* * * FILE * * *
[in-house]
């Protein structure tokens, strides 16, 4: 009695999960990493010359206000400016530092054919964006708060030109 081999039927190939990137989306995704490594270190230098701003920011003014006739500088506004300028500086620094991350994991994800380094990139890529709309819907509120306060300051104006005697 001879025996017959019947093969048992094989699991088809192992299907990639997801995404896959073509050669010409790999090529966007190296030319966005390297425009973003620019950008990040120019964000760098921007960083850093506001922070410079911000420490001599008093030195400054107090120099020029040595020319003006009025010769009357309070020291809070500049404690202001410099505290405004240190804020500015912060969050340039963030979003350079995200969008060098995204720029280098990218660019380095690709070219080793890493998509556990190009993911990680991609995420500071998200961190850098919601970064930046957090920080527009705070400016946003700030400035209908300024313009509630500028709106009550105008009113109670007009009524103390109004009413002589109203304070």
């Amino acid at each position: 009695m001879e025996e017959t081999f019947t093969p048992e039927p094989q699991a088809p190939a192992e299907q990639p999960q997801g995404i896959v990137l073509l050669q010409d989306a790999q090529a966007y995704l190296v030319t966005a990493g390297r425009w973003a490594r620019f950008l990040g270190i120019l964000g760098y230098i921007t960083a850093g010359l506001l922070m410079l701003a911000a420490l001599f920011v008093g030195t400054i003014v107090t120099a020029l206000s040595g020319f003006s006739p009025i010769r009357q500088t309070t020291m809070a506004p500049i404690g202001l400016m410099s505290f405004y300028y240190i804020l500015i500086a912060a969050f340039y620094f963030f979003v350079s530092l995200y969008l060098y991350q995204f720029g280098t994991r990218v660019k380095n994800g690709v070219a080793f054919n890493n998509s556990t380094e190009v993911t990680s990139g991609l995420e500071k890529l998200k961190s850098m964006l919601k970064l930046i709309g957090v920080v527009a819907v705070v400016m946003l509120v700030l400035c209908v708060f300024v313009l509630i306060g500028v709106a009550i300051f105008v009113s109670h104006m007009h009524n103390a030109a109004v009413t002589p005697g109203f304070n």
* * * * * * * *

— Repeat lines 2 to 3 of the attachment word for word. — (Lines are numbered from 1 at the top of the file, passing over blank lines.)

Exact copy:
């Protein structure tokens, strides 16, 4: 009695999960990493010359206000400016530092054919964006708060030109 081999039927190939990137989306995704490594270190230098701003920011003014006739500088506004300028500086620094991350994991994800380094990139890529709309819907509120306060300051104006005697 001879025996017959019947093969048992094989699991088809192992299907990639997801995404896959073509050669010409790999090529966007190296030319966005390297425009973003620019950008990040120019964000760098921007960083850093506001922070410079911000420490001599008093030195400054107090120099020029040595020319003006009025010769009357309070020291809070500049404690202001410099505290405004240190804020500015912060969050340039963030979003350079995200969008060098995204720029280098990218660019380095690709070219080793890493998509556990190009993911990680991609995420500071998200961190850098919601970064930046957090920080527009705070400016946003700030400035209908300024313009509630500028709106009550105008009113109670007009009524103390109004009413002589109203304070």
């Amino acid at each position: 009695m001879e025996e017959t081999f019947t093969p048992e039927p094989q699991a088809p190939a192992e299907q990639p999960q997801g995404i896959v990137l073509l050669q010409d989306a790999q090529a966007y995704l190296v030319t966005a990493g390297r425009w973003a490594r620019f950008l990040g270190i120019l964000g760098y230098i921007t960083a850093g010359l506001l922070m410079l701003a911000a420490l001599f920011v008093g030195t400054i003014v107090t120099a020029l206000s040595g020319f003006s006739p009025i010769r009357q500088t309070t020291m809070a506004p500049i404690g202001l400016m410099s505290f405004y300028y240190i804020l500015i500086a912060a969050f340039y620094f963030f979003v350079s530092l995200y969008l060098y991350q995204f720029g280098t994991r990218v660019k380095n994800g690709v070219a080793f054919n890493n998509s556990t380094e190009v993911t990680s990139g991609l995420e500071k890529l998200k961190s850098m964006l919601k970064l930046i709309g957090v920080v527009a819907v705070v400016m946003l509120v700030l400035c209908v708060f300024v313009l509630i306060g500028v709106a009550i300051f105008v009113s109670h104006m007009h009524n103390a030109a109004v009413t002589p005697g109203f304070n």